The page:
Friday, September 30, 2011

Break-in at Our Office Building

When I walked in to our office building at 7:30am on September 13, I couldn’t believe what I saw.

This is a very attractive two-story brick building with lots of glass, located in an upscale business park. But you wouldn’t have guessed it that morning.

Sometime during the night, thieves shattered one of the side glass doors. Apparently they had scoped out the building and realized the security system extended only to the locks. There were no sensors on the glass doors or windows so the alarm did not go off when they broke in.

The robbers proceeded to violently enter the offices of two tenants. Fortunately, we weren’t one of them.

I say “violently” because they took an axe to one of the wooden doors and literally chopped out the area around the lock. With the other office, they used that same axe or another strong instrument to break the glass door.

Expensive new computers and electronic equipment were the apparent targets. The thieves likely cased the building in advance and selected these offices. They both have glass entries so a lot of their equipment is clearly visible to anyone walking by.

Even though my company’s office was spared, I still felt violated.

I immediately recalled the time three years ago when a different thief boldly entered my office while I was in the ladies room and stole my wallet. It felt creepy to know my movements had been watched.

When you’re a law-abiding citizen and play by the rules, it’s more than unsettling to experience the effects of these kinds of criminal behavior.

It’s a violation of basic trust. Not just concern about thieves breaking in, but also questioning the integrity of the owner of our building. Why hadn’t he taken measures to secure the windows and doors since there was so much glass? Why weren't there security cameras inside and outside the building to record movement after hours?

I was reminded how fragile trust is in relationships.

A single act of betrayal can destroy years of trust-building. The building’s glass was shattered in just a few minutes. The effects of lying, cheating or infidelity can be just as instantly devastating, whether it’s a personal or professional relationship.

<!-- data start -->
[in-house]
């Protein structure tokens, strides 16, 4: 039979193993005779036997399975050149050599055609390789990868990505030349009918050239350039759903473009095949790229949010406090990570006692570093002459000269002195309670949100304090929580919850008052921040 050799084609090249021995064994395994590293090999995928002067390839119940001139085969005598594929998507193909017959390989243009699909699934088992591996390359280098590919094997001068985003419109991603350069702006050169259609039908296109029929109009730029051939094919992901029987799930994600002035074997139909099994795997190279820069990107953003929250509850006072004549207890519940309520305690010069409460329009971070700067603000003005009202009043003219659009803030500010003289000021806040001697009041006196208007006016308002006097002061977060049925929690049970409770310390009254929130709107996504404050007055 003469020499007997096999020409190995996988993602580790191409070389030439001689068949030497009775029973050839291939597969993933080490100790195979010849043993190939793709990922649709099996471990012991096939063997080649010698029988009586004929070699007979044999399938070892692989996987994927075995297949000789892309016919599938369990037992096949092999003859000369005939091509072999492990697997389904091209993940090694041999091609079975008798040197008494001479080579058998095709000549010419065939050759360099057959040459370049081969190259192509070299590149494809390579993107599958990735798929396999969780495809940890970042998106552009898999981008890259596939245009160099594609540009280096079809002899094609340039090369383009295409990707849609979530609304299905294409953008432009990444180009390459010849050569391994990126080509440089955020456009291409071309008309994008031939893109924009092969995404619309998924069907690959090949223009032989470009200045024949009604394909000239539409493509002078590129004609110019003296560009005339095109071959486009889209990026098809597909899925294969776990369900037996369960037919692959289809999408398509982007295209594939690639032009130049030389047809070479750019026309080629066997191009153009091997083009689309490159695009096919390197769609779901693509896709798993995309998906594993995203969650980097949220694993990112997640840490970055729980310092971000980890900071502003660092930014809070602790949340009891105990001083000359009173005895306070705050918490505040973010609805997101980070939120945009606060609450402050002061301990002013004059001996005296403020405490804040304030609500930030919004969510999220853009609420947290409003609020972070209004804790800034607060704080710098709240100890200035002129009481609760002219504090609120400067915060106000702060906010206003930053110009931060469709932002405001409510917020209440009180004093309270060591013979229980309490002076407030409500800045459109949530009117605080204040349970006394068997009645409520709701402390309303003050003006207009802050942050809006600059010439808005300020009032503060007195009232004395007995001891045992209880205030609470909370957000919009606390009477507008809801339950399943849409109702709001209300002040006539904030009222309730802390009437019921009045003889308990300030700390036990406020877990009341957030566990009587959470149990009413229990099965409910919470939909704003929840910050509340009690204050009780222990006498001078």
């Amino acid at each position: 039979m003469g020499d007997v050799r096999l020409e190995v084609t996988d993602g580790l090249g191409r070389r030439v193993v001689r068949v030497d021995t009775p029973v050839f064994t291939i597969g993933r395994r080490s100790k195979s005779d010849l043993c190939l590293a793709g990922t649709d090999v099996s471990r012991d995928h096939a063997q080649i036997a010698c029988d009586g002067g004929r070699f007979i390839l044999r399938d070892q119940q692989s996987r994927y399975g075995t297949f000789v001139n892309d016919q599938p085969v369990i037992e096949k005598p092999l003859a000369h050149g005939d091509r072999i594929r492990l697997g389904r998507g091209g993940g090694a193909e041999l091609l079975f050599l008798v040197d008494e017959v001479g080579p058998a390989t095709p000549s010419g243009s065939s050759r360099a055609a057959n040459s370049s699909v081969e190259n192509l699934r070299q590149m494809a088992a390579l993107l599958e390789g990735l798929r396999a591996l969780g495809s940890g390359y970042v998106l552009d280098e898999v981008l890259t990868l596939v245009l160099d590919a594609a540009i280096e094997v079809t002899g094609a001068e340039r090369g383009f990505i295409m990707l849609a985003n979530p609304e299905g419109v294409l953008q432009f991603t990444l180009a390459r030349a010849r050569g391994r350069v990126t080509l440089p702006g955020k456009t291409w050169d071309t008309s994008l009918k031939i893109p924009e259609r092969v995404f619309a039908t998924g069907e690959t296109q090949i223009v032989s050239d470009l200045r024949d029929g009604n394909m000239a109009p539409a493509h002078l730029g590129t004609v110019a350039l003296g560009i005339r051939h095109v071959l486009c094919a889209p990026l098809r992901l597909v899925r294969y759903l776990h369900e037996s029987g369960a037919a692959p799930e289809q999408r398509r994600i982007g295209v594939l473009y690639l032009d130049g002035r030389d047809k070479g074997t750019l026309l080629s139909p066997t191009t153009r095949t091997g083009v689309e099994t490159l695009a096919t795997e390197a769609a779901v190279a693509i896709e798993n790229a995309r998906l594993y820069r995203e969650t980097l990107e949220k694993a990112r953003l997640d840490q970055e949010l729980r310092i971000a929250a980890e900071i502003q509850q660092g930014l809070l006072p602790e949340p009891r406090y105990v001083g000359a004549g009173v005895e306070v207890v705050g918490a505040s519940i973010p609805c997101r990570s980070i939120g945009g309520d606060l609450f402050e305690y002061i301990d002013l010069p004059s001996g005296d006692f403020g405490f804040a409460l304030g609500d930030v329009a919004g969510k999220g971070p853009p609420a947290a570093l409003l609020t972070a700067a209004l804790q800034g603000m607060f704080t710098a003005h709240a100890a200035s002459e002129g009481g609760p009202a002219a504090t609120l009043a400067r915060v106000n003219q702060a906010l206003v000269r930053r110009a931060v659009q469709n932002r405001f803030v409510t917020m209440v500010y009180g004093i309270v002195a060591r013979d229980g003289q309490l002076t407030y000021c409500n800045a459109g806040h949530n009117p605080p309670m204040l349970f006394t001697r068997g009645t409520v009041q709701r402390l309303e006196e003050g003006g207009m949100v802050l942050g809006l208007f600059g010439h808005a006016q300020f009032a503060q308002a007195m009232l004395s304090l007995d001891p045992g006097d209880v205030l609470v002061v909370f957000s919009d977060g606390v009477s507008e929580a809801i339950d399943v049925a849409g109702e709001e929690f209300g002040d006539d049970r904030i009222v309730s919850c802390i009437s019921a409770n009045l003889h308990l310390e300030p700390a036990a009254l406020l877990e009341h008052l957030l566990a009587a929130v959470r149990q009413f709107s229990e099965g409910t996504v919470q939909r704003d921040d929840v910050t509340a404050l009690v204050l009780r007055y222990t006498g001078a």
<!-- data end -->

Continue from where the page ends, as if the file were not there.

I think it’s appropriate to feel outrage about robbery and other violent crimes, and I certainly want to see justice done.

But this incident also forced me to take a hard look at my own motives and behavior, to make sure I act with integrity in the way I live my life.

How about you? 
"The toughest thing about the power of trust is that it's very difficult to build and very easy to destroy." - Thomas J. Watson, Sr., American business leader (1874-1956)


  1. Interesting comparison, Meredith. Your point was crystal clear and I will pass this post along with a RT for sure. For those who don't realize the fragility of the strongest relationships and how their behavior/actions can affect the best of them in a split second, this is a real eye-opener. It's time for us all to get back to thinking before we act and to considering the consequences of our actions as well as the benefits, if the latter exists at all. Thank you for your usual spot on insight. Jane/ (sounvelope on Twitter.)

  2. Your choice to see trust as something that is difficult to build, makes it so.
    It's the way we look upon things that gives them the quality we choose to give them.
    @wwwcoach on Twitter

  3. Jane, I'm glad you found this post valuable and thank you for sharing it. The ability to anticipate consequences and adjust behavior accordingly is a key life skill that sadly, many don't learn.

    Erik, I believe it takes time to build trust - to show someone else you're worthy of their confidence. And I've seen how quickly it can be destroyed. It's not just my choice in how I see this. It's how human relationships work. When you violate a trust that's been established, it takes time rebuild it - IF it can be restored at all. Both parties have to be willing to work at it.

  4. Thanks, Meredith. It can be much easier to lose trust than it is to gain it. It's important to always act with integrity, as not doing so can be very counterproductive to the relationships you have spend a lot of time building.

  5. I appreciate your feedback and additional insights, Zachary!


Note: Only a member of this blog may post a comment.